Performing off key usually gets musicians in trouble, especially when they want money in return for work.
Toledo City Council wasn't about to excuse any sloppy playing yesterday from the Toledo Jazz Society, which wanted $6,000 in city funding even though it started a legal challenge only days earlier over the city's smoking ban at most public establishments.
With a simple motion to amend made by Councilman Karyn McConnell, council yesterday dropped the society's request that was part of $361,500 in grants to some of the city's most prestigious arts groups.
The loss might last little longer than a musical intermission, however. A jazz society official has assured the city that it will bow out of the lawsuit so it can receive the grant, Ms. McConnell said.
If so, she said she would support the grant.
"I just thought it was a conflict to take money and then turn around and sue," she said. "I felt we owed it to the taxpayers to disclose that."
Jon Richardson, president of the jazz society, said last night the society will withdraw its appeal. The jazz society is at odds with the city over the proportion of space it must set aside for smokers and nonsmokers at the bingo games it sponsors. The games help support performances such as the Art Tatum Jazz Heritage Festival set for this weekend at International Park.
The society wants to comply with regulations, he said. It doesn't seem hypocritical to try to contest regulations with the hope of reaching some type of agreement, he said.
"It seems to me you can agree on some things and you can disagree on other things," he said. "You shouldn't have to agree across the board that you are with me."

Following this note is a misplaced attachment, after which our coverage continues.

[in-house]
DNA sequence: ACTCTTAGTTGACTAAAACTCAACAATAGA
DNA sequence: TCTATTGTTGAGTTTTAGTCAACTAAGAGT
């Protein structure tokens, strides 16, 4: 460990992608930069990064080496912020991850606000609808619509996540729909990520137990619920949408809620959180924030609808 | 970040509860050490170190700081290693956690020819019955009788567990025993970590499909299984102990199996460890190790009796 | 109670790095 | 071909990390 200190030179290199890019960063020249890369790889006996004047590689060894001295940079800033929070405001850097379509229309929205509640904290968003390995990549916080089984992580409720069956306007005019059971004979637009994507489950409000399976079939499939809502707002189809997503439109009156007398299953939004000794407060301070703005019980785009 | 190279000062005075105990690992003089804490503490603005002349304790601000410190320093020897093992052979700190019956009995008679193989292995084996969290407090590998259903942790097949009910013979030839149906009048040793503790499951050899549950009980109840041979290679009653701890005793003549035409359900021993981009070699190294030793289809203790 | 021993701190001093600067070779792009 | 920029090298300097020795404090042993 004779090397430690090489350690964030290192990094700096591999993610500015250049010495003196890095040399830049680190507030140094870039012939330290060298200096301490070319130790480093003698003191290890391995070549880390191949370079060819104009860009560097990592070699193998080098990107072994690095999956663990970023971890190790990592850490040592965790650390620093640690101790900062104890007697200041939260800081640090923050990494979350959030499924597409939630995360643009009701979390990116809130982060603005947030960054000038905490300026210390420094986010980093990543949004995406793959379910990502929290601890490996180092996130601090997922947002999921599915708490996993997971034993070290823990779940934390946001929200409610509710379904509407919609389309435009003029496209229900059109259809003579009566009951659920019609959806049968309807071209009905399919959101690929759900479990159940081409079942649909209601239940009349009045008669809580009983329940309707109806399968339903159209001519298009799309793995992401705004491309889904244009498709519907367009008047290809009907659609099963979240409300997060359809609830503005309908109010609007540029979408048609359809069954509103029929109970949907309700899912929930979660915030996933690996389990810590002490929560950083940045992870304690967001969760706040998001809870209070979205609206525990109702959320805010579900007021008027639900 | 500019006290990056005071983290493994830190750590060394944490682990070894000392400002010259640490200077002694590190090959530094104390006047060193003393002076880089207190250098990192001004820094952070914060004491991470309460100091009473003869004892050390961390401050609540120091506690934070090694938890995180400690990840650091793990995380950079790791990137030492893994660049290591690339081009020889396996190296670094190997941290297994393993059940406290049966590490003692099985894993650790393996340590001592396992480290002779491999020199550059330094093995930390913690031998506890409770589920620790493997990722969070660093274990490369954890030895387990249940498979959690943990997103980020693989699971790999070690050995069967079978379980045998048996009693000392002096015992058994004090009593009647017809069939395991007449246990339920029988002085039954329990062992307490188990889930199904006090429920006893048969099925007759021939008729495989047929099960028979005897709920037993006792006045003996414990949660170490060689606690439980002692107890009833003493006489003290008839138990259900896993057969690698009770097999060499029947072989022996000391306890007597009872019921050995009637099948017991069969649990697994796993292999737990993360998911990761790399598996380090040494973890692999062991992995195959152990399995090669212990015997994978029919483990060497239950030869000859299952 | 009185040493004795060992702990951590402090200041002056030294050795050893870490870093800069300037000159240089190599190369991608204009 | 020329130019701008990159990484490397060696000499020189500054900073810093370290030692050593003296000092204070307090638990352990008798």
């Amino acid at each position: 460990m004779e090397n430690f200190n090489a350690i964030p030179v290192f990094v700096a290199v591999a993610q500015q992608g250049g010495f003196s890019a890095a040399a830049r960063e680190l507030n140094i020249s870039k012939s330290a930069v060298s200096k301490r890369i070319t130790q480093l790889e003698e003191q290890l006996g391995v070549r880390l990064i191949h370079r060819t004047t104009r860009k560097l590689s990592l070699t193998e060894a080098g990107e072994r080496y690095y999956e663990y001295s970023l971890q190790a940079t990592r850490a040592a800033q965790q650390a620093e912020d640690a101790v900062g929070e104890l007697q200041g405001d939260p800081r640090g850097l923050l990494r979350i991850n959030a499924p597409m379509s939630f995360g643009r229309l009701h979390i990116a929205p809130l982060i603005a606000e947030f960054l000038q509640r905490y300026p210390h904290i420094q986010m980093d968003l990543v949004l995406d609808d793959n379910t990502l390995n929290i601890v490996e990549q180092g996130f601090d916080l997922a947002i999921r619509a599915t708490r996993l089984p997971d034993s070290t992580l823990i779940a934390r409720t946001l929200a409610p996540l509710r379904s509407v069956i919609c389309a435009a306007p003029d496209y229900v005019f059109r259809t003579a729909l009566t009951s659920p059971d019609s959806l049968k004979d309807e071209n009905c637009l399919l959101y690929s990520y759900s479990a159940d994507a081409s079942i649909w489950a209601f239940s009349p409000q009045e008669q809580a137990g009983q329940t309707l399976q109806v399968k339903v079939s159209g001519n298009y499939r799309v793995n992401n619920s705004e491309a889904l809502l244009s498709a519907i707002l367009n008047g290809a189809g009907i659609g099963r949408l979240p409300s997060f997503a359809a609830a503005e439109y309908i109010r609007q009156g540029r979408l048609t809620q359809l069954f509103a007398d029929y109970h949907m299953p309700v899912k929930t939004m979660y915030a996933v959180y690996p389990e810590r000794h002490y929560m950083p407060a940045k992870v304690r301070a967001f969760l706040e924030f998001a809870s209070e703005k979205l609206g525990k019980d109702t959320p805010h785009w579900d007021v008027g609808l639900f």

The jazz society along with the Toledo Celtics Soccer Club, Alano Step One Club, International Boxing Club, and Chapter V Club filed a lawsuit after they failed to get approval this month from the city to allow smoking at the bingo games they sponsor. The case will be heard in Lucas County Common Pleas
The contributions to the other arts groups was trimmed 22 percent from what they received a year ago, reflecting the city's tight financial condition.
Council President Louis Escobar warned this year's grants could be the last ones that arts groups will see for some time to come.
"More than likely, this money will not be available," he said. "This may be the last year we can do this."
The Toledo Symphony and CitiFest Inc., which hosts the Friday night Rally by the River events, received the largest sums, each getting $78,000, down from $100,000 a year ago.
Other large recipients were the Arts Commission of Greater Toledo, $66,000; Sofia Quintero Art & Cultural Center, $35,000; Valentine Theatre, $22,000, and the Collingwood Arts Center, $16,000.
In other business, council approved a labor agreement giving employees of the municipal clerk of courts a 4 percent wage increase over three years, plus a 1 percent lump sum payment in the last year of the contract.
The one-year wage freeze for this year, to be followed by two 2 percent wage increases in the second and third year, generally follows agreements reached six months ago with other city unions.
Council turned back an agreement late last year covering the 73 deputy clerks that would have provided a 10 percent pay raise over three years.
Former Clerk Theresa Gabriel, a Republican, approved the agreement on Nov. 14, 10 days after she lost her election bid to Vallie Bowman-English, a Democrat. Ms. Bowman-English then called the agreement "sabotage."
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